If you’re facing charges for DWI/DUI in the Dallas-Fort Worth area, JBabb – Criminal Defense Attorneys is here to help. JBabb – Criminal Defense Attorneys will advise you on the best course of action to clear your name. With law offices in Dallas and Denton, our attorneys provide compassionate legal services to Dallas, Collin, Denton, Ellis, Rockwall and Tarrant counties. Our experienced attorneys handle a wide variety of criminal cases including DWI/DUI, assault/family violence, and other misdemeanors and felonies. Call (214) 329-9433, email team@jbabblaw.com, or fill out our confidential online form to schedule a consultation with a Dallas-Fort Worth criminal defense attorney.

Blood Alcohol Concentration: Why It’s Tested and How It Affects Your Case

Blood Alcohol Concentration: Why It’s Tested and How It Affects Your Case

Measuring Blood Alcohol Concentration

 

Blood alcohol concentration (BAC) is a measurement of the percent of alcohol in your blood by volume. Typically, BAC is assessed using a breath or blood test. In Texas, a BAC of .08% is the threshold of legal intoxication. Thus, if you are caught driving with a BAC of .08% or higher, you can face charges for driving while intoxicated (DWI.) Other methods of assessing intoxication, such as field sobriety tests, are far more subjective. Because blood alcohol theory is backed by science, the criminal court system relies heavily on these tests results when prosecuting DWI cases.

 

Accurate or Approximate?

 

To generalize, BAC test results serve as evidence of intoxication (or lack thereof). Indeed, BAC test results can make some cases appear open and shut. Many drivers who “blow” a .08% or higher on a breathalyzer test convince themselves there is no hope. In reality, BAC test results are not infallible. The method through which the test is administered, the equipment or materials used to collect the sample and the analysis procedure can impact the accuracy and reliability of BAC tests.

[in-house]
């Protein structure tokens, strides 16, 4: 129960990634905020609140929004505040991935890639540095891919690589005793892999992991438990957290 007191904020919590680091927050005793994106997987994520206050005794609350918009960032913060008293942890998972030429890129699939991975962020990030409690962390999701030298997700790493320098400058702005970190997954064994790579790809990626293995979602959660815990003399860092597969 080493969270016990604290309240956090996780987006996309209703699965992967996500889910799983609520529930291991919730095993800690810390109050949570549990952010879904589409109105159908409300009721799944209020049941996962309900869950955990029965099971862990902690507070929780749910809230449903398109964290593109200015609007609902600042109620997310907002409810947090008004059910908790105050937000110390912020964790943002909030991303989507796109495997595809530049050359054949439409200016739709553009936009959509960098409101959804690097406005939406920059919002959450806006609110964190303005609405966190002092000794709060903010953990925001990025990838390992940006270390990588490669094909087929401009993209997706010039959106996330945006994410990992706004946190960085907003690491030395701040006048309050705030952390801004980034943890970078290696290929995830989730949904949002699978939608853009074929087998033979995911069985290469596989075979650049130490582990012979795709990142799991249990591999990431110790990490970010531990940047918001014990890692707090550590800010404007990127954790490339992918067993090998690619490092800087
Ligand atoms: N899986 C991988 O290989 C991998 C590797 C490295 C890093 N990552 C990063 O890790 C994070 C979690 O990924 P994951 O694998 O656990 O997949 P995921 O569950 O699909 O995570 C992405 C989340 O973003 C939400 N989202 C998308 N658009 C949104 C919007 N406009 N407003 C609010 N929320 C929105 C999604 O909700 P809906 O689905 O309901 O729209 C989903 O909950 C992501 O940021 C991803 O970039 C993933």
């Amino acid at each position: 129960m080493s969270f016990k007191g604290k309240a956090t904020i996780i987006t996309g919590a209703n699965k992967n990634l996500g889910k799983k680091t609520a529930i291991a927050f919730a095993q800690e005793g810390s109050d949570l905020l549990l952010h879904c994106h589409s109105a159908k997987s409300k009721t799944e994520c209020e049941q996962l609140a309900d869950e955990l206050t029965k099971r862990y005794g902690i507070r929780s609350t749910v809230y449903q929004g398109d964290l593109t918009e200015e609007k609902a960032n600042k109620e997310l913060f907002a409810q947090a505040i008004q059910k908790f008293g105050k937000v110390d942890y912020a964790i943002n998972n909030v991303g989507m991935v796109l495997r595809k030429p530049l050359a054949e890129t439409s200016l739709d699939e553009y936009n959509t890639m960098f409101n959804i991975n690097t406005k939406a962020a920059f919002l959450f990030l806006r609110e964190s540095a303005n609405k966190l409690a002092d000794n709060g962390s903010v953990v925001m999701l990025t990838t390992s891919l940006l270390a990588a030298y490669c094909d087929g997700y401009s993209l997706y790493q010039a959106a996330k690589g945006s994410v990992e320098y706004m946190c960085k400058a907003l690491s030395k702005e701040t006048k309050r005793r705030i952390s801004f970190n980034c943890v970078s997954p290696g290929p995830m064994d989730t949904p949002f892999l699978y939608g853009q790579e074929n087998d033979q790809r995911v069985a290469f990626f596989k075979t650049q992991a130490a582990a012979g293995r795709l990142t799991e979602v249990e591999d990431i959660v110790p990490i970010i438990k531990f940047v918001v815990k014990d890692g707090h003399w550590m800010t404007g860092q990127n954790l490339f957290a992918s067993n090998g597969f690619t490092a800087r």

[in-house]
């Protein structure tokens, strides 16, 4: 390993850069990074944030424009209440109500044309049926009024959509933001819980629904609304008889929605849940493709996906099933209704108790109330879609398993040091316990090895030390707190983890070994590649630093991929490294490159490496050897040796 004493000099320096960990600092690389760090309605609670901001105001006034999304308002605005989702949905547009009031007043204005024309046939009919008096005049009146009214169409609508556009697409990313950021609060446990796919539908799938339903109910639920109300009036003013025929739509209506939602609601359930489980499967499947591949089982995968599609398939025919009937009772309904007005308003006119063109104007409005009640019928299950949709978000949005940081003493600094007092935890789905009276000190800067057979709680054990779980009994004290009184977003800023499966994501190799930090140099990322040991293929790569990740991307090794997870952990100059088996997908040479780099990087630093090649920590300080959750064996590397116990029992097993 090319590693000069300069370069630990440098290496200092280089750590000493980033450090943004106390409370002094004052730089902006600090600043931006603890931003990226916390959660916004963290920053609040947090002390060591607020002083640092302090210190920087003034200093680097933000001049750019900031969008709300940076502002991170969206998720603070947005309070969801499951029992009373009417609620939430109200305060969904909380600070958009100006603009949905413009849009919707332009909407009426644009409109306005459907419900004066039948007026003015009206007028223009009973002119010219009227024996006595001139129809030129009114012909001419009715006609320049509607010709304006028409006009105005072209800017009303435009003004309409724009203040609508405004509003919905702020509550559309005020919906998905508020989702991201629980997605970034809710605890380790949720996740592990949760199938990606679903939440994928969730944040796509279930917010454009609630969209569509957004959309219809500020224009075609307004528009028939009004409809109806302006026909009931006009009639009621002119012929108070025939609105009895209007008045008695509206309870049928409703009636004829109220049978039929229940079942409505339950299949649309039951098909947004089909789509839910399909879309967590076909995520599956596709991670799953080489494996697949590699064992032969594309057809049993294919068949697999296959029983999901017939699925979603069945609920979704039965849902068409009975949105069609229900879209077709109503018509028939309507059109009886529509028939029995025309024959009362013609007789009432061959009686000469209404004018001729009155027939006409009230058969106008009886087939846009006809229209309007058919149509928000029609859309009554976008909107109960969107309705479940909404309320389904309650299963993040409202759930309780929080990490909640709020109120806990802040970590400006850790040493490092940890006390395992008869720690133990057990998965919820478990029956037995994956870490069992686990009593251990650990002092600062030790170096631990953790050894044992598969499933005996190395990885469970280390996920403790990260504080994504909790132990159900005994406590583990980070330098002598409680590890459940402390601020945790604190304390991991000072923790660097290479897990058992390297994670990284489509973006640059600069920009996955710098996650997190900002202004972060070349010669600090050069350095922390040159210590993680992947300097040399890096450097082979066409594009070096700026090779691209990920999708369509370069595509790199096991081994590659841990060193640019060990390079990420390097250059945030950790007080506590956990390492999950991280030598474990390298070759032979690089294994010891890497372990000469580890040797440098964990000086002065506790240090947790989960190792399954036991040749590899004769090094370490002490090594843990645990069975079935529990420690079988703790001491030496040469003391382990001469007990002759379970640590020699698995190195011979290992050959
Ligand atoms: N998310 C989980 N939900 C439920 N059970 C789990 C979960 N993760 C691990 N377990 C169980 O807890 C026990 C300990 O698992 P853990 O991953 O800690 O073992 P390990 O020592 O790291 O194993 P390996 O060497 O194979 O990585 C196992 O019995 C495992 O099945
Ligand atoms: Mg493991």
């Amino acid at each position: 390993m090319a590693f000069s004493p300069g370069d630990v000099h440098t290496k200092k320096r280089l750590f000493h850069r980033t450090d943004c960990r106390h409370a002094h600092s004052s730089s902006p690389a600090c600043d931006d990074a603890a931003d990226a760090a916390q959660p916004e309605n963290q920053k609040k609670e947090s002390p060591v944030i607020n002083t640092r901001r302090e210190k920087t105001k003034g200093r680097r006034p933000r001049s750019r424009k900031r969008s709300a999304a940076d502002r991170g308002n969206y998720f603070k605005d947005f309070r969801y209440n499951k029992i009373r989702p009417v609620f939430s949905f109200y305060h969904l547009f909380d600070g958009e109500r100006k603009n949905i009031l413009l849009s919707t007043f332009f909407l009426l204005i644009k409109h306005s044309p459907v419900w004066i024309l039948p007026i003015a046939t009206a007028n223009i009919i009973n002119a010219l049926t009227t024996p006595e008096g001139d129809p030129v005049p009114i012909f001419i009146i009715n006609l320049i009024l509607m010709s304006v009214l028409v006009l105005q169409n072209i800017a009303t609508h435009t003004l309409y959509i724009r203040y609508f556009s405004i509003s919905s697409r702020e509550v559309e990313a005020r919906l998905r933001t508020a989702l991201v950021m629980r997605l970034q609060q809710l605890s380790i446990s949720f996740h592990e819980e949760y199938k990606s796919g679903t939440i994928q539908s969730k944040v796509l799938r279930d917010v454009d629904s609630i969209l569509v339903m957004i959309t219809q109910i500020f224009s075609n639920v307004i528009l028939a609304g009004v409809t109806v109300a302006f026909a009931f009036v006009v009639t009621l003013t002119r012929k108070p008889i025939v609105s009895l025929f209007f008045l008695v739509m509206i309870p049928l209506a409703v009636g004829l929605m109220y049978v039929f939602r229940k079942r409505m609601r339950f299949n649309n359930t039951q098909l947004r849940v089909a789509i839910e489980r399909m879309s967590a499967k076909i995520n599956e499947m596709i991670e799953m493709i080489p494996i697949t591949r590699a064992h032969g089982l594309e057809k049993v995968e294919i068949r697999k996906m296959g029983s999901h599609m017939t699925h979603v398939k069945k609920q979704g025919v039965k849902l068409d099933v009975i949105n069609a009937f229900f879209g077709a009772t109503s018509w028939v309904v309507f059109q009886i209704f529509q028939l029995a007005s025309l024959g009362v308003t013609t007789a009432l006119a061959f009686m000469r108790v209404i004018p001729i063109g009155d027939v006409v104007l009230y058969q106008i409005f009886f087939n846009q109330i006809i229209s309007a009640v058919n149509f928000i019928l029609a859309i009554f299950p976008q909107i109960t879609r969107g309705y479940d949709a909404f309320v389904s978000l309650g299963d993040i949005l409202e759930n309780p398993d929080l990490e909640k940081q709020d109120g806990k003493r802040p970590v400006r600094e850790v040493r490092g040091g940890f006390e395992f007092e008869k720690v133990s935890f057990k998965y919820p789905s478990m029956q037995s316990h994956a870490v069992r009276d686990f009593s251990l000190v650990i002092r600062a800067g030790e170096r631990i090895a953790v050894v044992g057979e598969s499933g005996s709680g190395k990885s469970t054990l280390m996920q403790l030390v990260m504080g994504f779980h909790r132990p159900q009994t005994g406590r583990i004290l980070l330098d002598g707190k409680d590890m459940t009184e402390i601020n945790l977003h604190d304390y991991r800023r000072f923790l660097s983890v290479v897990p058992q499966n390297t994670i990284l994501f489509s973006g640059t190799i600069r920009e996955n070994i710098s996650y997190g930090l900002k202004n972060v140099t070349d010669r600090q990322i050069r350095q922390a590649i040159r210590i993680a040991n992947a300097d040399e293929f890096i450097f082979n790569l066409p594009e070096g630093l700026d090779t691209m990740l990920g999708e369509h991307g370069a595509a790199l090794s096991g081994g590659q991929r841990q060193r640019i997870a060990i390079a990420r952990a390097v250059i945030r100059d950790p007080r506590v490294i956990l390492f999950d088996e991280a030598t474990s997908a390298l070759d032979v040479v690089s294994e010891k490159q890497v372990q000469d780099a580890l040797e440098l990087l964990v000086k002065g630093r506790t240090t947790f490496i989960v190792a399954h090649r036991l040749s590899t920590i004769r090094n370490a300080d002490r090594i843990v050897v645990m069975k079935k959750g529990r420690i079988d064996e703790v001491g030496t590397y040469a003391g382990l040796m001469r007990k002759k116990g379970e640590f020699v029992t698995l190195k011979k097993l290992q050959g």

The BAC Test

 

In most cases, Texas law enforcement will require a DWI suspect to submit to a BAC test either by providing a “deep lung” air sample via a breathalyzer machine or by a blood draw, which is obtained and analyzed in a lab. Refusing to submit to a BAC test has consequences under Texas’ implied consent law. The implied consent law requires all drivers arrested for a DWI to submit to a BAC test, also called a chemical test. If you refuse, you will potentially face an automatic license suspension, separate from any court-imposed license suspension for a conviction. However, if you request a hearing within 15 days of refusing to submit to either a breath or blood test, then your license may not be suspended. Also, law enforcement can obtain a warrant from a magistrate ordering you to provide a blood sample. A refusal to submit to a blood draw in compliance with a warrant permits law enforcement to withdraw your blood using force, if necessary, so it is highly recommended that you submit to a blood draw after law enforcement has obtained a warrant and presented it to you. You can always challenge the probable cause for obtaining the warrant at a later date.